Chickenpox and childhood often come in a pair. Many of us readily associate chickenpox as a childhood disease. Contrary to this common misconception, chickenpox can infect adults and cause devastating consequences.
You may remember getting chickenpox as a child and recovered relatively unscathed. So, how can chickenpox be serious and why should we even bother vaccinating?
Firstly, chickenpox can cause a whole lot of needless discomfort for most children. Having over 350 red, itchy and fluid-filled blisters across the body is something no child should have to go through. There is also a risk of having a more severe bout of chickenpox where the blisters can lead to bacterial skin infections. This can cause scarring and skin discolouration.
Secondly, chickenpox can cause a host of potentially life-threatening complications for adults especially older adults, pregnant women and individuals with weakened immune systems. Adults who contract chickenpox are more likely to be admitted to hospitals.
Also, it was not so long ago that chickenpox was considered a public health threat. According to the Centre for Disease Control (CDC), in the USA alone, chickenpox used to affect an average of 4 million every year before vaccination became available.
Why take the risk and not vaccinate against chickenpox? The chickenpox (varicella) vaccination can save you and your child from a whole word world of pain and suffering, and protect you against potentially life-threatening consequences.
Complications Of Chickenpox
Chickenpox is a highly contagious infection caused by the varicella-zoster virus. It spreads from person to person by direct contact or through an infected person’s cough or sneeze. An infected individual will begin to be contagious 1-2 days before the rash develops and until the blisters disappear.
Chickenpox is well known as a relatively mild illness with a red and itchy rash. However, the disease can vary greatly in severity. The most common manifestation of the disease comes in the form of about 250 to 500 blisters that usually appear on the face, ears and scalp, under the arms, on the chest and belly, and on the arms and legs. These will eventually turn into scabs and fall off on their own which usually signifies complete recovery.
Your child will not be able to attend school for up to 2 weeks during this time. He or she may miss out on important curriculum or, even worse, tests and examinations! You would also have to take time off work to help nurse your child back to health and also to keep a watchful eye on your child so he or she does not scratch at the blisters.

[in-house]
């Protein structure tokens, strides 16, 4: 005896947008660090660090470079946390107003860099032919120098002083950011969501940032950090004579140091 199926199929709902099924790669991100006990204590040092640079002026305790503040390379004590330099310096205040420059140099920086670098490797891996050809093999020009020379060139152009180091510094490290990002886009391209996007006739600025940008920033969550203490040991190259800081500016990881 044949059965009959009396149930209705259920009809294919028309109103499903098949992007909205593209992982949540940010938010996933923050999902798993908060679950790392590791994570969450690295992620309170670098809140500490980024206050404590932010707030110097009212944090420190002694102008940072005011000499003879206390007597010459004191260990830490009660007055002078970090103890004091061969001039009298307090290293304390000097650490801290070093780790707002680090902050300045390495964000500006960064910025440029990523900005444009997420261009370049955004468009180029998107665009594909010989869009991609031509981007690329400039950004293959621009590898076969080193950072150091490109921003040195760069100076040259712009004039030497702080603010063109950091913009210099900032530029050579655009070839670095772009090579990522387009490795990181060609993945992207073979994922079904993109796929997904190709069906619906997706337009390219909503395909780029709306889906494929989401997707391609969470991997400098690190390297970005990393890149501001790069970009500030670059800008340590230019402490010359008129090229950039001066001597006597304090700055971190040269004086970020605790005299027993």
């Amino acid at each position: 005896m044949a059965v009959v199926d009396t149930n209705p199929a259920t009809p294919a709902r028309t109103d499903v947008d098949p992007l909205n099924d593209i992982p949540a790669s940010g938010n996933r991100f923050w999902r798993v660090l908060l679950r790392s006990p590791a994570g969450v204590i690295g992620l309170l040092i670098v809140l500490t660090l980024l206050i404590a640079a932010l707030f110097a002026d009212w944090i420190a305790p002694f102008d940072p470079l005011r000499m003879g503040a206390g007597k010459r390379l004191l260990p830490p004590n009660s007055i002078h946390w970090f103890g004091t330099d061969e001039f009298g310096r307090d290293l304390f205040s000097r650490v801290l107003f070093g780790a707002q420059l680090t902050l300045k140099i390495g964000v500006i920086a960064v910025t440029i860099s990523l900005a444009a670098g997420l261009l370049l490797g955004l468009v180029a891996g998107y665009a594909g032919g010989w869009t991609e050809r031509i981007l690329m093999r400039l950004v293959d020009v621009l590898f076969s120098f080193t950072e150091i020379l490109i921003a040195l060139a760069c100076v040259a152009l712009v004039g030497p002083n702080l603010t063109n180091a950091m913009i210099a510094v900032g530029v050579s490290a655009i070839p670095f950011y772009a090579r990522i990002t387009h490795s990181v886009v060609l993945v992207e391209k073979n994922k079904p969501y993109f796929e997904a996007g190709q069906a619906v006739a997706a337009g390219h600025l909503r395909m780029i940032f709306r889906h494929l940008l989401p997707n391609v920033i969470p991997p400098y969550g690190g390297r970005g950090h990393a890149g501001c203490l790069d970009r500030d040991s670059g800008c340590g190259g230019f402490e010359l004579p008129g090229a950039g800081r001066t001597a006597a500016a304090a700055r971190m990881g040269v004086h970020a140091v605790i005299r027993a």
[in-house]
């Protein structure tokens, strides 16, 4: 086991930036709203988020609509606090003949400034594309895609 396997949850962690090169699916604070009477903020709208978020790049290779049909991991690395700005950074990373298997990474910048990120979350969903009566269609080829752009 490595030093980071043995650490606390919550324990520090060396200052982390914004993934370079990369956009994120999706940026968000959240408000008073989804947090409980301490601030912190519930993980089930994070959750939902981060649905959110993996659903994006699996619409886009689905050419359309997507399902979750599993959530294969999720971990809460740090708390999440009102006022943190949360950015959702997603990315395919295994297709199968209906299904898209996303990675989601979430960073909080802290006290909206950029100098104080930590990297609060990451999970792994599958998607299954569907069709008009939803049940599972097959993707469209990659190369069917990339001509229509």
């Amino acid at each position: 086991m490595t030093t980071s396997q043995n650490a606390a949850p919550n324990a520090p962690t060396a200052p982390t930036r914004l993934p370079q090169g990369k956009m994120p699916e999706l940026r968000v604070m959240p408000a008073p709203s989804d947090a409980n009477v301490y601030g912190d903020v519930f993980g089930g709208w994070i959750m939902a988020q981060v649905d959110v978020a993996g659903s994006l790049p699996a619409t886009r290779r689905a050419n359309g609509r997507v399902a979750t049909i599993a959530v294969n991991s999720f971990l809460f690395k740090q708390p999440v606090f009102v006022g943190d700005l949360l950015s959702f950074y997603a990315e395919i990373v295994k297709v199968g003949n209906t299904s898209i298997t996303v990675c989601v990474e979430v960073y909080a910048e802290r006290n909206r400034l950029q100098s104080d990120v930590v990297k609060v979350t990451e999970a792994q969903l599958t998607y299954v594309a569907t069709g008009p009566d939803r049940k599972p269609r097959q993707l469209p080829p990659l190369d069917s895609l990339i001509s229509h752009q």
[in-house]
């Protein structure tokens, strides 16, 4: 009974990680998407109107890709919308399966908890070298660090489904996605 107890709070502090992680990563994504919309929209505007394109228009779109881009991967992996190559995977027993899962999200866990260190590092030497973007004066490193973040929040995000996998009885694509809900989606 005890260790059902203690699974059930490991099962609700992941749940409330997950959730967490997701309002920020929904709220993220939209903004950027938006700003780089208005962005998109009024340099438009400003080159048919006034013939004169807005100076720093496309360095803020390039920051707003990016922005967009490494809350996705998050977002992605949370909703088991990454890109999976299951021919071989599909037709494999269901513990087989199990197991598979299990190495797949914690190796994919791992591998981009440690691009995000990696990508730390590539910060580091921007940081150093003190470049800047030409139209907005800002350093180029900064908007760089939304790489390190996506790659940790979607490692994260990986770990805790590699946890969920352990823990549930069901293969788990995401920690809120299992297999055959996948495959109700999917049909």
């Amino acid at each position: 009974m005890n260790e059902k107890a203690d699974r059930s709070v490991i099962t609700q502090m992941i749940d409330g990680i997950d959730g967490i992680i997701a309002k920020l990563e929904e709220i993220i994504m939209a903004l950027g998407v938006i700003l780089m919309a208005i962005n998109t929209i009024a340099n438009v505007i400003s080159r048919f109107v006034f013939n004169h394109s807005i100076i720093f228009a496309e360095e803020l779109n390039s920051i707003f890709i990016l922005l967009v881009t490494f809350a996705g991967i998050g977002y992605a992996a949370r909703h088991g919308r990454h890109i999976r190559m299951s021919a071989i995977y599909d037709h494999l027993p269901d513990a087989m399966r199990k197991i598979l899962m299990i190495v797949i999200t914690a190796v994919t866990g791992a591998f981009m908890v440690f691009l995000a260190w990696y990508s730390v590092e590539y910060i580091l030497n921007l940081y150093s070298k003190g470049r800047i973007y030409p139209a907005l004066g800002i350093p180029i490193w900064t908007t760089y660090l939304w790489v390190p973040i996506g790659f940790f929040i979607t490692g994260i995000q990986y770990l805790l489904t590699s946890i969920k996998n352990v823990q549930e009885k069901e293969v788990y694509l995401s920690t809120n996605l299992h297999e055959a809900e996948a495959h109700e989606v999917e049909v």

Chickenpox Can Affect Adults Too
If you have chickenpox as an adult you may be asked to take at least 2 weeks or more off work. Imagine the amount of work waiting for you when you return. If you are paid by an hourly or daily wage, you would be facing loss of income as well.
But chickenpox can lead to other complications, some of which are potentially life-threatening, such as lung infection (pneumonia), swelling of the brain (encephalitis), and bacterial infection of the skin. Encephalitis, in particular, can lead to convulsions, deafness or brain damage.
The dangers of chickenpox infection are very real. Before vaccination became available, chickenpox used to be very common in many parts of the world. In the USA, it was estimated that between 10,500 and 13,000 people were hospitalised and of these, 100 to 150 people would die because of chickenpox. Most of these people were healthy before infection.
Chickenpox is a disease to be reckoned with and should not be overlooked as a childhood disease or dismissed as benign.
Chickenpox In Pregnancy
If a woman does not get chickenpox as a child or has not gone for her chickenpox vaccination then she is at risk of getting chickenpox during pregnancy.
The risks of complications are twofold: both mother and baby are at risk. This is because a pregnant woman with chickenpox can pass it onto her baby before and after birth.
According to the CDC 10-20% of pregnant women with chickenpox can develop pneumonia, and the risk of death is as high as 40%. If chickenpox infection occurs in the first or early second trimester of pregnancy there is a slight risk that the baby could be born with birth defects known as congenital varicella syndrome. He or she may be born with low birth weight, have scarring on the skin, and have problems with arms, legs, eyes and brain.
Mothers who develop a chickenpox rash from 5 days before to 2 days after delivery could infect their children. The CDC indicates that the risk of death is as much as 30% if newborns are infected with chickenpox.
Therefore, it is important for pregnant women to note that they should stay away from anyone who has chickenpox. If a pregnant woman is not protected against chickenpox and finds out that she has been in contact with someone who has chickenpox, she should call her doctor immediately.